The injection current is amplified in a times ten amplifier 226, fed via a comparator 228 (which effectively detects the start of the current when the current rises above a preset level) and a monostable 230 which provides an input pulse into a logic circuit 232 set by the system clock input. The output to logic circuit 232 is used to fire a further monostable 234, which is set to the desired maximum injection time, and an output H.T. trigger pulse is provided via a further logic circuit 236 and driver 238.
The system clock is derived for example from a conventional integrated circuit timing chip (e.g. a 555). In a preferred example the timer 128 provides a six millisecond square wave at a repetition rate of fifty cycles per second thereby giving a sampling rate of fifty per second.
The H.T. power supply 224 is of conventional design with an external trigger input supplied from the H.T. trigger control circuit.
To set up the apparatus it is necessary to divert the powder from flowing to the end user, to a balance so that the apparatus can be calibrated. Thus the absolute powder mass flow can be measured and compared with the current outputs of the sensors to calibrate the apparatus.
The powder mass flow rate is calculated from the peak current readings I2 and I3, and injected current IINJ obtained in circuits 101, 103, and the powder velocity obtained in circuit 126 using constants derived from the calibration process as follows:
For a 14 mm ID pipe at normal pressures and a specific gravity of powder of approximately 2, four functions are defined which are used to measure the powder mass flow rate:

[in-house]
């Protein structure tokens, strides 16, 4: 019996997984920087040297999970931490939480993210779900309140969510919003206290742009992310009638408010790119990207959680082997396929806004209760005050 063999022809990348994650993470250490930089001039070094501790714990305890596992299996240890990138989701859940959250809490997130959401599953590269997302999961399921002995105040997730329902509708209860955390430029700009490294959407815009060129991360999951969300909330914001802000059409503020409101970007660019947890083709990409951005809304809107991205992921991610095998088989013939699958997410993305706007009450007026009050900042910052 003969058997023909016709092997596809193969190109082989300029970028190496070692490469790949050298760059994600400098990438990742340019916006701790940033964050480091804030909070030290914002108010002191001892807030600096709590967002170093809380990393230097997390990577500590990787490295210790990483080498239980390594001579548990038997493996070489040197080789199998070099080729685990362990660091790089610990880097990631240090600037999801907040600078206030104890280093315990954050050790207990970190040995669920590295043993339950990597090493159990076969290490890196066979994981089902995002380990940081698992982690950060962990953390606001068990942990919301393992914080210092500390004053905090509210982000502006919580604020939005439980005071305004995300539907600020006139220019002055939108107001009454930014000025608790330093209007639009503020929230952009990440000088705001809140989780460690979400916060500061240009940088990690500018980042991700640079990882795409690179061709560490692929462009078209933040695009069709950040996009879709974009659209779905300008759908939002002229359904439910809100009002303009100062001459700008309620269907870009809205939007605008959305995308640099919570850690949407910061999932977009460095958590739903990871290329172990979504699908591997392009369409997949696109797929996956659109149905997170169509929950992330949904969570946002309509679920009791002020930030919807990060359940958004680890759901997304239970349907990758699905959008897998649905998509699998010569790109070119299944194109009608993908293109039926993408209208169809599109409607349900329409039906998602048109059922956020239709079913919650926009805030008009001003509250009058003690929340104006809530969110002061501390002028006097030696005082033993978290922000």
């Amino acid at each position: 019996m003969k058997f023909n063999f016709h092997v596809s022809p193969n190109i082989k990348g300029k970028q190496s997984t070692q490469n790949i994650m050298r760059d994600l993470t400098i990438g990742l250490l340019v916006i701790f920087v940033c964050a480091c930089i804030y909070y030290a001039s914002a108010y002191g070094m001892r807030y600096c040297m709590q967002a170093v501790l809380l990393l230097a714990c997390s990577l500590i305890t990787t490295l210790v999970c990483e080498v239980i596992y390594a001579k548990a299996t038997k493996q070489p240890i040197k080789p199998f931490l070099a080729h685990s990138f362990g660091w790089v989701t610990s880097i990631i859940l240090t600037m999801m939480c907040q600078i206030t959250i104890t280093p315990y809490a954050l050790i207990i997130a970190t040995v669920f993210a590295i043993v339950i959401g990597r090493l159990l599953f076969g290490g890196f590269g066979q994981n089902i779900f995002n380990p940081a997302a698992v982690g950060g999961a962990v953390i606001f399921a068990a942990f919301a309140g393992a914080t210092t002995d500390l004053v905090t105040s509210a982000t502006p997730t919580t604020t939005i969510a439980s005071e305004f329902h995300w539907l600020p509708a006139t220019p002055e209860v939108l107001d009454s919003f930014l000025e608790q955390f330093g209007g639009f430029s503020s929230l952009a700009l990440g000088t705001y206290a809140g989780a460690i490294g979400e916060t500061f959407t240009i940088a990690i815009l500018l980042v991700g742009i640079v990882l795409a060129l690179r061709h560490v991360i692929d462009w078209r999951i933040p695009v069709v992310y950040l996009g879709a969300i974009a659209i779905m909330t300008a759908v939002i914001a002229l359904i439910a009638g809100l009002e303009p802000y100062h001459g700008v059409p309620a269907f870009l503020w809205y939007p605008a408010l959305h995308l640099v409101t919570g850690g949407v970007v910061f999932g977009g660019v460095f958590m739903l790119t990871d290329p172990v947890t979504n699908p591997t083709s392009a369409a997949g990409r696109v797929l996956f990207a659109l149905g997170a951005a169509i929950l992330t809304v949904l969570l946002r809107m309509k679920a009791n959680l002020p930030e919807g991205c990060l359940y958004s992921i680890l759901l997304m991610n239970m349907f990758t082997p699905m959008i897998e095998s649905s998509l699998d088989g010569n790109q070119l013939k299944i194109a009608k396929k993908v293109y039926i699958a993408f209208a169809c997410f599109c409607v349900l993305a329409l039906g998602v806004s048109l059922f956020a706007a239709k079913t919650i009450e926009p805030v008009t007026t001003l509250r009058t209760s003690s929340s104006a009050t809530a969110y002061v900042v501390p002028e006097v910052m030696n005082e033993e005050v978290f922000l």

D22=(I2 -I3)1.4 /IINJ
S22=(I2 /I3)0.66 ×powder velocity
Using the above functions the apparatus divides the powder mass flow rates into three ranges i.e. low, medium and high flow rates.
For low flow rates R1<5 and R2<1.4 and when this criteria is obtained it is known that the flow rate is low and the actual flow rate can be obtained from the value of R1 using the graph of FIG. 14. In a practical apparatus the low flow rate covers the range of up to 2.8 grammes per second. In the graph shown in FIG. 14 which shows the spread of readings obtained in practical list using a measuring balance over 90% of the data lies within a 10% margin.
For medium flow rates the criteria S22<9 and R2<1.6 is used and the actual flow rate is obtained from the graph of FIG. 15 which uses the quantity D22. The flow range overlaps that of the low flow rate and is usable within a 10% error rate from 0.6 to 4.0 grammes per second for over 85% of the readings calibrated.
The remainder of the data is classed as falling in the high flow rate category and the quantity S22 is used to determine flow rates within this range using the graph of FIG. 16. The flow rate range on the high rate is accurate to within a 10% error rate from 3.0 to 8.0 grammes per second for over 90% of the readings calibrated.
The three ranges cover the normal powder flow rates used in industrial processes such as spraying. The processes can be controlled therefore by measuring the actual flow rate and adjusting this to a desired flow rate. The range, high, low or medium can for example be selected by manual switch means on the spray control apparatus. Thereafter the flow rates can be obtained using fixed multipliers, adders and substraction circuits for each range or by a computer program selected by the range setting or changed automatically by the calculation of the criteria for low, medium and high ranges.